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National DNA Database

Volume 474: debated on Monday 21 April 2008

2. What estimate she has made of the number of convictions secured by the use of data from DNA samples retained on the national DNA database in 2007-08. (199722)

Data are available on the number of detections with DNA, but not the number of convictions. The data for 2007-08 will be available this coming June. To give an indication, in 2006-07, 41,148 crimes were detected in which a DNA match was available or played a part.

I thank my hon. Friend for that answer. Does she agree that, if further restrictions were placed on the data that are held on the national DNA database, she and other Home Office Ministers would not be in a position to come to the House and give such positive numbers?

I agree completely. Taking the figures for 2006-07 alone, 452 homicides, 644 rapes and 222 other sexual offences were among the offences detected thanks to the help of DNA. The murders in Suffolk by Steve Wright and the murder of Sally Anne Bowman by Mark Dixie were detected and those men imprisoned thanks to the DNA database.

Dr. John Bond of the scientific support unit at Northamptonshire police has been at the forefront of developing DNA, forensics and other scientific techniques to detect crime and criminals. What specific incentives does the Home Office give to police forces to expand their scientific support operations?

The forensic science capability in this country is a very important issue. We are keen to ensure that we have proper forensic support across those bodies that supply that, including the police, and we now have a permanent regulator in the form of Andrew Rennison, who ensures that our forensics work is of top scientific quality.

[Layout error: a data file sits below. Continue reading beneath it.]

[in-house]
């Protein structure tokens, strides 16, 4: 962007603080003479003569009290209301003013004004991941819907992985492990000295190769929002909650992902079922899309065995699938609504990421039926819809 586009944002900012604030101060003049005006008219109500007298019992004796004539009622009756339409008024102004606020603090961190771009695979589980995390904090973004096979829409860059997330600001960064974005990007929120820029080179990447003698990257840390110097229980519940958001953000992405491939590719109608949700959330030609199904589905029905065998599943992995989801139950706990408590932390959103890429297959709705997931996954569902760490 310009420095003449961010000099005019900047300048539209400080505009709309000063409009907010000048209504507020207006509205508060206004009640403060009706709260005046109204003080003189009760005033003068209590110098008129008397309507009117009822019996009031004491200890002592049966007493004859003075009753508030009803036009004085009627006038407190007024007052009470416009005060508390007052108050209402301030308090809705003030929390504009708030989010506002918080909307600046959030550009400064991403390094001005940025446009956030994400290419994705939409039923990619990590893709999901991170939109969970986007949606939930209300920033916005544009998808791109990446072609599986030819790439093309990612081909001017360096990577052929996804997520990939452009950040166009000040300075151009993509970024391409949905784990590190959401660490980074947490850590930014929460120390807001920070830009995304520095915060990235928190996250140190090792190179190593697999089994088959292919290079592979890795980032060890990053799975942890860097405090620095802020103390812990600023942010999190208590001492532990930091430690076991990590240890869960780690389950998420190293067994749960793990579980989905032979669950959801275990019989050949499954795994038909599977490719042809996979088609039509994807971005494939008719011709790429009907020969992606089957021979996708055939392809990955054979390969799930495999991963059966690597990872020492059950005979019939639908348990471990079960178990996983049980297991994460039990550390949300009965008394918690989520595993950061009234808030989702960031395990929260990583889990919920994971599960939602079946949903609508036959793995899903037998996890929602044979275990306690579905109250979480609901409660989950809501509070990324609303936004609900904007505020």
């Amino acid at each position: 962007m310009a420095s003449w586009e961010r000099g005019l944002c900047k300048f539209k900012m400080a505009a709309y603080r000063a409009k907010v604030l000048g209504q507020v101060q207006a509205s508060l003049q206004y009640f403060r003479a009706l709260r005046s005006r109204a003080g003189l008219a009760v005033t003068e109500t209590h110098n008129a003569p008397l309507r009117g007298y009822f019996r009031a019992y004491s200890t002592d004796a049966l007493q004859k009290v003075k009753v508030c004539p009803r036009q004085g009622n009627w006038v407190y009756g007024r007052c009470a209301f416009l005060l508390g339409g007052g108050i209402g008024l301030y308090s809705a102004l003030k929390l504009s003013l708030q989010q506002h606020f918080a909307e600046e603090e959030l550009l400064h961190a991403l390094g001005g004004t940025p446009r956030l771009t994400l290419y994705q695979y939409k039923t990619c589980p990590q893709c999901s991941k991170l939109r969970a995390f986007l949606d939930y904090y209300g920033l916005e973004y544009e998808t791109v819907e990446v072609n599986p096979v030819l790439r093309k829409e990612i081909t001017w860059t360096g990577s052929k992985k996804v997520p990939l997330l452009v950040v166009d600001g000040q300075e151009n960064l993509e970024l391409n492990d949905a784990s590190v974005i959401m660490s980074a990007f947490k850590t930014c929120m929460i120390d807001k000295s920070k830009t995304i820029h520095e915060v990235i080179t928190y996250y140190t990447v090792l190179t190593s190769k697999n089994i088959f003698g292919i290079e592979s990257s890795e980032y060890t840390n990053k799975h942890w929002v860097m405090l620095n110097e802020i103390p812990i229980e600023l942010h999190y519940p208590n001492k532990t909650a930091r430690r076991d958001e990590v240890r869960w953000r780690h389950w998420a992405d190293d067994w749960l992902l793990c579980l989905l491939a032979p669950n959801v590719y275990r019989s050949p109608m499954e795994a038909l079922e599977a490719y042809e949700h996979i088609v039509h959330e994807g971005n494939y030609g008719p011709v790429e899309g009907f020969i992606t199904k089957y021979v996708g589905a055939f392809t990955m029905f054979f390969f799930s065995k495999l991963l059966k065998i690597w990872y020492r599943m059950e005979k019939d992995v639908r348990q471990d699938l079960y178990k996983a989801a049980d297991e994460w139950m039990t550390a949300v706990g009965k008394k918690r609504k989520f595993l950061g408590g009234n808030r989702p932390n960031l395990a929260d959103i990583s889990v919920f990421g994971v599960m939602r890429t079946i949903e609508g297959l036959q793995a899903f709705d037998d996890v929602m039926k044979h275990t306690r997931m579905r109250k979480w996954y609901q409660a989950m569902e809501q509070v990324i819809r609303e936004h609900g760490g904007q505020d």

Of course, I accept but the beneficial aspects of the DNA database, it is now the largest of any country in the world. It is estimated that there are 500,000 mistakes connected with the database. Can the Minister assure the House that that will be dealt with, and that the information contained on the database is protected from any unfortunate loss?

Security is of course an important issue. The National Policing Improvement Agency, which is responsible as the custodian of the DNA database, is also responsible for other key national databases and has a good track record. My right hon. Friend mentions replication, which is currently at 13.3 per cent. but going down. That is partly because in the early days of new DNA testing, police forces took extra samples to meet higher evidential standards. Much work has gone on to educate police forces in taking DNA samples, so that replication is being reduced. However, that does not adversely affect any of the individuals involved.

More than 2,000 Dutch DNA samples, many relating to serious offences, were mislaid in 2007 for over a year due to the incompetence of UK authorities. Will the Minister tell us today exactly how many suspects have now been arrested by the UK police, and which offences were committed in this country?

This is an ongoing police investigation and it would be inappropriate for me to talk about any partial findings while that investigation, which is an operational matter, is going on. It would be wrong to identify or alert any of the individuals suspected, as it might give them the chance to go under cover. My right hon. Friend the Home Secretary made a commitment to this House to report back when we have all the information after a full, thorough investigation by the police.

We have solved an enormous number of crimes because of the data held on people who have had their DNA taken on arrest, whether they were charged or not. Up to 2005 alone, 3,000 offences were identified involving those arrested and not charged, including 37 murders, 16 attempted murders and 90 rapes. I ask my hon. Friend which of those crimes he would like not to have been solved.